The IDF is investigating the death of a PA Arab rioter after he was hit by a tear gas cannister while hurling rocks at IDF soldiers during a riot at the Arab village of Nabi Saleh in Samaria on Friday.The riot erupted as part of a weekly protest that stems from what residents of the village insist is the illegal confiscation of Arab land.
A statement from the IDF Spokesperson's Office said Friday, "100 Palestinians protested in Nabi Saleh and hurled rocks at the security forces, who responded with crowd dispersal methods. We received a report that one of the rioters was injured in the head. He was treated and evacuated by an IDF force to an Israeli hospital. The incident is being investigated."Witnesses said Mustafa Tamimi, one of the prominent protesters and a resident of the village, was hurt when the back of and IDF patrol vehicle opened and IDF soldiers shot a tear gas cannister out of the back. Tamimi was standing several yards away and was allegedly hit in the head and seriously hurt by the tear gas cannister.
He died Saturday at Rabin Medical Center in Petach Tikva. Rioters claimed that four other people were slightly wounded in clashes with IDF soldiers.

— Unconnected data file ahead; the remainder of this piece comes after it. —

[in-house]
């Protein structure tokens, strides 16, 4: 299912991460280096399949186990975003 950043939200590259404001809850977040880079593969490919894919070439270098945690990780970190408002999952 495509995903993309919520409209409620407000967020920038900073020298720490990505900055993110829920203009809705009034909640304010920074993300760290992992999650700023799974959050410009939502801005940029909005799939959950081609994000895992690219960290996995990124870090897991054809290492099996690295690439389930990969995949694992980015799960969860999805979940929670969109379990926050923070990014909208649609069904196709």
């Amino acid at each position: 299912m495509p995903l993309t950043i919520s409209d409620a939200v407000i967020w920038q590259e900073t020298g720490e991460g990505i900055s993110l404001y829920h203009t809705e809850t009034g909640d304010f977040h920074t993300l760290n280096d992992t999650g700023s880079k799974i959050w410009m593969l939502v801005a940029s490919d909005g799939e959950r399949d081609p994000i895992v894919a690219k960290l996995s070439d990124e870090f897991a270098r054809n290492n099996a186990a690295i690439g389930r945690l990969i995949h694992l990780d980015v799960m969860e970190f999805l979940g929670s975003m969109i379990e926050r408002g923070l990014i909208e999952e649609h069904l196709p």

PA government spokesman Rassan Khatib called on the international community to "stop the Israeli army's brutal acts against nonviolent Palestinian protesters."Arabs have been rioting nearly every Friday against the existence of Neve Tzuf -- located just 15 minutes from the central Israeli city of Modi'in -- for years, egged on by foreign anarchists and members of the Israeli extreme leftist organization B'Tselem.
Nabi Saleh is home to some 530 residents according to the most recent census. Tamimi is the most prominent family in the village.
The village is also the location of the An Nabi Saleh Cultural Center, a blue-domed building complex associated with the shrine of the "prophet Saleh" (the Biblical Shelah, (Yehudah) Judah and Leah's third son -- (Yaakov) Jacob's grandson). The complex, built in the 19th century during the Ottman period, underwent a massive $63,000 renovation in 2003, funded primarily by Sweden.
Located in the southwestern hills of Samaria (Shomron), in the Binyamin region, Neve Tzuf is built on the ruins of a Jewish village dating back to Talmudic times and today is home to approximately 250 families.
As far back as 2008, questions over the town's borders and issues over threats to its security have dogged the community.
In January 2010, some 200 PA Arabs, leftists and foreign anarchists rioted at Deir Nizam, also adjacent to Neve Tzuf, hurling rocks at IDF soldiers and Border Guard officers. Two security officers were wounded in the melee, including one who was hospitalized for a facial injury. Seven of the rioters were arrested, including three women.This past summer, neighboring Arab villagers set fire to buildings and vineyards belonging to the community's residents in continuing vandalism and protests.